Ed Brubaker, who began his run on Captain America in 2005, will bid farewell to the title, with issue #19 marking his final jaunt with Steve Rogers. Brubaker told Tom Spurgeon of The Comics Reporter that he would like to focus more on creator-owned projects.
Brubaker’s statement follows comes just a week after artist Paolo Rivera announced his departure from the pages of Daredevil, also to pursue creator-own work. In Brubaker’s own words: “I hit a point with the work-for-hire stuff where I was starting to feel burned out on it. Like my tank is nearing empty on superhero comics, basically. It’s been a great job, and I think I found ways to bring my voice to it, but I have a lot of other things I want to do as a writer, too, so I’m going to try that for a while instead.”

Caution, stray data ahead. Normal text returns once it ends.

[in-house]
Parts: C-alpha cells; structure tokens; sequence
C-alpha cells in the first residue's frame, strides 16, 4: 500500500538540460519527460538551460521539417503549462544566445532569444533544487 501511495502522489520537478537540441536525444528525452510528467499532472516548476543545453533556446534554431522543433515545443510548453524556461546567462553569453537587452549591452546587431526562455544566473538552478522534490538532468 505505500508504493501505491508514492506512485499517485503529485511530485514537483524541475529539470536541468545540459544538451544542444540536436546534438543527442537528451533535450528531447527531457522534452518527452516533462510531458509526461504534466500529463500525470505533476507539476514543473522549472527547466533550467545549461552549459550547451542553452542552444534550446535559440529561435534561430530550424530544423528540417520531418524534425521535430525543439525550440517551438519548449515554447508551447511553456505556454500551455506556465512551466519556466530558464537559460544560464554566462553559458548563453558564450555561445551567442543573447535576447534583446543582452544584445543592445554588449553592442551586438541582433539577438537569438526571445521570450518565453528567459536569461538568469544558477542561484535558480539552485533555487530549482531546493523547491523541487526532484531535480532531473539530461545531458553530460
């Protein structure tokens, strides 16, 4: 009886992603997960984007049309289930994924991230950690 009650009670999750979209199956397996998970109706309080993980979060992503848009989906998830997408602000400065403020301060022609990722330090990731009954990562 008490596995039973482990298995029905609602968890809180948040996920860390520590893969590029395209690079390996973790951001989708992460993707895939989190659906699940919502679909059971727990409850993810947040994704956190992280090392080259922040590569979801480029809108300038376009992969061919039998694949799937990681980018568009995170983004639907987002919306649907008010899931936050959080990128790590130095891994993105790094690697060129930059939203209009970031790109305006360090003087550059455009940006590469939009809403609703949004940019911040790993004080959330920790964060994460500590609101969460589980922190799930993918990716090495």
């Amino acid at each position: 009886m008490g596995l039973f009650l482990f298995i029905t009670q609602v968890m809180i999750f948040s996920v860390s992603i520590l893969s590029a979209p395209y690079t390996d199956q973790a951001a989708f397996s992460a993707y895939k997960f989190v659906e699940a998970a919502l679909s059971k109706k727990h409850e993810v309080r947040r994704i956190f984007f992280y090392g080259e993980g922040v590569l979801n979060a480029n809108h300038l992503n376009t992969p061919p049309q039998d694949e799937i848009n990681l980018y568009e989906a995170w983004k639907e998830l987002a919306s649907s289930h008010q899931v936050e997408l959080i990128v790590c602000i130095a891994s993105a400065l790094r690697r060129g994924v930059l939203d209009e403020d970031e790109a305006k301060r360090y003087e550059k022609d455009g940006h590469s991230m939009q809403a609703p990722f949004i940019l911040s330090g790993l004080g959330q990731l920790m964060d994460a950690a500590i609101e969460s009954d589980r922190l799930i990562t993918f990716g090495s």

Brubaker’s run has been an interesting one for fans of Marvel’s All-American hero, with the emergence of a brainwashed Bucky Barnes as Winter Soldier, a civil war, the death of Steve Rogers, and a less brainwashed Bucky taking up the mantle. Captain America, considered by detractors to be a relic of the World War II era of comic hyperbole, took on a new relevance under Brubaker, as the series dealt with highly charged political issues just as the US found itself reinventing its identity during the so-called War on Terror. Once again, Steve Rogers came to embody the ideals of America at a time when the real-life leaders of the nation had seemed to forget them.
Brubaker currently has no intentions on leaving Winter Soldier as of yet, stating that he’d like continue writing the title for as long as he could. Captain America #19 is set for a November release, following a story arc penned by Brubaker and Cullen Bunn.
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